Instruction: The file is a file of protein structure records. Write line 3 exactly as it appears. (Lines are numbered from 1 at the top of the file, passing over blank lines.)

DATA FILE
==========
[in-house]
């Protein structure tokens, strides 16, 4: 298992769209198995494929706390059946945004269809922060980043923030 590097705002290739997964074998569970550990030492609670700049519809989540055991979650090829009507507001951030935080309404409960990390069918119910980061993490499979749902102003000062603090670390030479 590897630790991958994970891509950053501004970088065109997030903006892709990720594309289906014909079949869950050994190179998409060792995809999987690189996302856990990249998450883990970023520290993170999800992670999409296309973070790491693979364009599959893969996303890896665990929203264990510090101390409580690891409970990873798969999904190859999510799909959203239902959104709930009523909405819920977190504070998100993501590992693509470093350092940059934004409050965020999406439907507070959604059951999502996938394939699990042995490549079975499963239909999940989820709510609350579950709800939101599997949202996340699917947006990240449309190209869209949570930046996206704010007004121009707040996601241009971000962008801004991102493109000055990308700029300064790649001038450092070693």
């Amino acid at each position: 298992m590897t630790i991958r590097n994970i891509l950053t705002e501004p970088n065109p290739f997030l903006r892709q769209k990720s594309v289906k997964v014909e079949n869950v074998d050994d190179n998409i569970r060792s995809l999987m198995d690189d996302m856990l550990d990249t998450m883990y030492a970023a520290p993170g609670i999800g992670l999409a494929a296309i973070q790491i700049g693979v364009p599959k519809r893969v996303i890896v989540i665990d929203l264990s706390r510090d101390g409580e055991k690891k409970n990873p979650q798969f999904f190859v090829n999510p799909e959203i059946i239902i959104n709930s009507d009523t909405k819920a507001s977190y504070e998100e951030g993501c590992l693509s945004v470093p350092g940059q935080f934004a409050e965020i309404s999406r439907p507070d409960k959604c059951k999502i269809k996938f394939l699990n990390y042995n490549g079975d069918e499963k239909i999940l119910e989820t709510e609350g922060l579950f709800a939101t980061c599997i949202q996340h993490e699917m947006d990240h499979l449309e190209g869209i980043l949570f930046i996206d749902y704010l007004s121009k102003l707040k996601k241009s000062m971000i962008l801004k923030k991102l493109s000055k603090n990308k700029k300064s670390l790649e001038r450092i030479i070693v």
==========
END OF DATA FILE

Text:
């Amino acid at each position: 298992m590897t630790i991958r590097n994970i891509l950053t705002e501004p970088n065109p290739f997030l903006r892709q769209k990720s594309v289906k997964v014909e079949n869950v074998d050994d190179n998409i569970r060792s995809l999987m198995d690189d996302m856990l550990d990249t998450m883990y030492a970023a520290p993170g609670i999800g992670l999409a494929a296309i973070q790491i700049g693979v364009p599959k519809r893969v996303i890896v989540i665990d929203l264990s706390r510090d101390g409580e055991k690891k409970n990873p979650q798969f999904f190859v090829n999510p799909e959203i059946i239902i959104n709930s009507d009523t909405k819920a507001s977190y504070e998100e951030g993501c590992l693509s945004v470093p350092g940059q935080f934004a409050e965020i309404s999406r439907p507070d409960k959604c059951k999502i269809k996938f394939l699990n990390y042995n490549g079975d069918e499963k239909i999940l119910e989820t709510e609350g922060l579950f709800a939101t980061c599997i949202q996340h993490e699917m947006d990240h499979l449309e190209g869209i980043l949570f930046i996206d749902y704010l007004s121009k102003l707040k996601k241009s000062m971000i962008l801004k923030k991102l493109s000055k603090n990308k700029k300064s670390l790649e001038r450092i030479i070693v």